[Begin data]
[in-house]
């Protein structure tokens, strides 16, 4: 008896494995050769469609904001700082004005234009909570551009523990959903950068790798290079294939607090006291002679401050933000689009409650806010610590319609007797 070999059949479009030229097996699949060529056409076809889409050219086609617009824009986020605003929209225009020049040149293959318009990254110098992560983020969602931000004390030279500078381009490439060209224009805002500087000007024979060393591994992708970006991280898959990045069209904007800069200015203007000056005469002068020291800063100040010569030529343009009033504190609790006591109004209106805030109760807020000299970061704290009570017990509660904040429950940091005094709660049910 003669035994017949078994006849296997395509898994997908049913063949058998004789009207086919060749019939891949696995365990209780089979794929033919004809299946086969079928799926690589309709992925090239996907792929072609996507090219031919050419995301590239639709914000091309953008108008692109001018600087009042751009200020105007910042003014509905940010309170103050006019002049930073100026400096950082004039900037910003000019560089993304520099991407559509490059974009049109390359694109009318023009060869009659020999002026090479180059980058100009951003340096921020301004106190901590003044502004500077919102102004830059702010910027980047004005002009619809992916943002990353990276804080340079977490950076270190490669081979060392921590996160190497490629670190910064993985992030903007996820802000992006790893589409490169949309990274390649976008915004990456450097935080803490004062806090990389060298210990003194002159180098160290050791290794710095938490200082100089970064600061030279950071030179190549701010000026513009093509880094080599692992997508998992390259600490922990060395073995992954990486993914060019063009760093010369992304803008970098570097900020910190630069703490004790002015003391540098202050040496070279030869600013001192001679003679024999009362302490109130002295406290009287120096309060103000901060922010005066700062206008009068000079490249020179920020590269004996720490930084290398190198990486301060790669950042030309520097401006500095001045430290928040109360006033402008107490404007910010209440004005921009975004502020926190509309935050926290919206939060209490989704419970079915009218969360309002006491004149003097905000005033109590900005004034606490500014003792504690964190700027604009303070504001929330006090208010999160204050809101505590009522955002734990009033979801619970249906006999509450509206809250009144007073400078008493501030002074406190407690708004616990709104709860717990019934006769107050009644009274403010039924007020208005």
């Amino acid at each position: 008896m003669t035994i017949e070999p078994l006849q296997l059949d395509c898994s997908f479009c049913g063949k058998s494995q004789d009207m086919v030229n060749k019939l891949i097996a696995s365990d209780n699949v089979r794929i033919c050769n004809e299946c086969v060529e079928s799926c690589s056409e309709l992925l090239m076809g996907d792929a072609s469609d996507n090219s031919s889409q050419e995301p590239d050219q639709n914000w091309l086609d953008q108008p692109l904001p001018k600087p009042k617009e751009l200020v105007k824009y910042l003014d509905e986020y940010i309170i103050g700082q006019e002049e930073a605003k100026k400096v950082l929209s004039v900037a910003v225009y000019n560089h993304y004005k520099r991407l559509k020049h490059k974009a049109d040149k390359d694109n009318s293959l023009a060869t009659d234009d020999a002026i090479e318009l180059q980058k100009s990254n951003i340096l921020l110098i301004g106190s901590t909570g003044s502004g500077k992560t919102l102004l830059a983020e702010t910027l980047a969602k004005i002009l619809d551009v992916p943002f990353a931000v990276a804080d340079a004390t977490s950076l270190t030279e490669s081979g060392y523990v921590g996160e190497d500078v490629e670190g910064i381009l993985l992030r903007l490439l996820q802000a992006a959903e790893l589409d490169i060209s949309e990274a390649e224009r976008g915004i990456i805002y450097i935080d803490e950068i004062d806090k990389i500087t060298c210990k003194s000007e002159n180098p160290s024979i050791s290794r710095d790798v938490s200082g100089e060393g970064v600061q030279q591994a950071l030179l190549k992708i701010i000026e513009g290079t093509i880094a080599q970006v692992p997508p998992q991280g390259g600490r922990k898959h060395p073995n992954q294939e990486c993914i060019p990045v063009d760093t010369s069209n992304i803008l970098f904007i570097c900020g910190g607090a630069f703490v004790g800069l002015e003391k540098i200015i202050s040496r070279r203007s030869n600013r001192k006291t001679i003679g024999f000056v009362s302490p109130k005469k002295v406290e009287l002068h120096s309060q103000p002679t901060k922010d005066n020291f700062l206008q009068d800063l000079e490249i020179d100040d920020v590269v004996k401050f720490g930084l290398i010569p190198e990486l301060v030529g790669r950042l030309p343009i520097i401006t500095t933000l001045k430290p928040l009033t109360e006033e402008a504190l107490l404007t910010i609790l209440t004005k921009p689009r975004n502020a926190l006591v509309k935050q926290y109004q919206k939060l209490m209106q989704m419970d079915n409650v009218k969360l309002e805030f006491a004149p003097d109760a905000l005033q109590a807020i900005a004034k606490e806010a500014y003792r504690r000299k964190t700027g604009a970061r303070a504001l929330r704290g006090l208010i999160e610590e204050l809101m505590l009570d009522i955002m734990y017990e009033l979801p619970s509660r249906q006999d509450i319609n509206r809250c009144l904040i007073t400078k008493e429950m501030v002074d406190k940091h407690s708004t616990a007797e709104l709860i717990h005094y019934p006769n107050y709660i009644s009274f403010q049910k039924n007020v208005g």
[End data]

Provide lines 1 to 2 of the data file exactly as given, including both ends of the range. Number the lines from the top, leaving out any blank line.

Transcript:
[in-house]
């Protein structure tokens, strides 16, 4: 008896494995050769469609904001700082004005234009909570551009523990959903950068790798290079294939607090006291002679401050933000689009409650806010610590319609007797 070999059949479009030229097996699949060529056409076809889409050219086609617009824009986020605003929209225009020049040149293959318009990254110098992560983020969602931000004390030279500078381009490439060209224009805002500087000007024979060393591994992708970006991280898959990045069209904007800069200015203007000056005469002068020291800063100040010569030529343009009033504190609790006591109004209106805030109760807020000299970061704290009570017990509660904040429950940091005094709660049910 003669035994017949078994006849296997395509898994997908049913063949058998004789009207086919060749019939891949696995365990209780089979794929033919004809299946086969079928799926690589309709992925090239996907792929072609996507090219031919050419995301590239639709914000091309953008108008692109001018600087009042751009200020105007910042003014509905940010309170103050006019002049930073100026400096950082004039900037910003000019560089993304520099991407559509490059974009049109390359694109009318023009060869009659020999002026090479180059980058100009951003340096921020301004106190901590003044502004500077919102102004830059702010910027980047004005002009619809992916943002990353990276804080340079977490950076270190490669081979060392921590996160190497490629670190910064993985992030903007996820802000992006790893589409490169949309990274390649976008915004990456450097935080803490004062806090990389060298210990003194002159180098160290050791290794710095938490200082100089970064600061030279950071030179190549701010000026513009093509880094080599692992997508998992390259600490922990060395073995992954990486993914060019063009760093010369992304803008970098570097900020910190630069703490004790002015003391540098202050040496070279030869600013001192001679003679024999009362302490109130002295406290009287120096309060103000901060922010005066700062206008009068000079490249020179920020590269004996720490930084290398190198990486301060790669950042030309520097401006500095001045430290928040109360006033402008107490404007910010209440004005921009975004502020926190509309935050926290919206939060209490989704419970079915009218969360309002006491004149003097905000005033109590900005004034606490500014003792504690964190700027604009303070504001929330006090208010999160204050809101505590009522955002734990009033979801619970249906006999509450509206809250009144007073400078008493501030002074406190407690708004616990709104709860717990019934006769107050009644009274403010039924007020208005």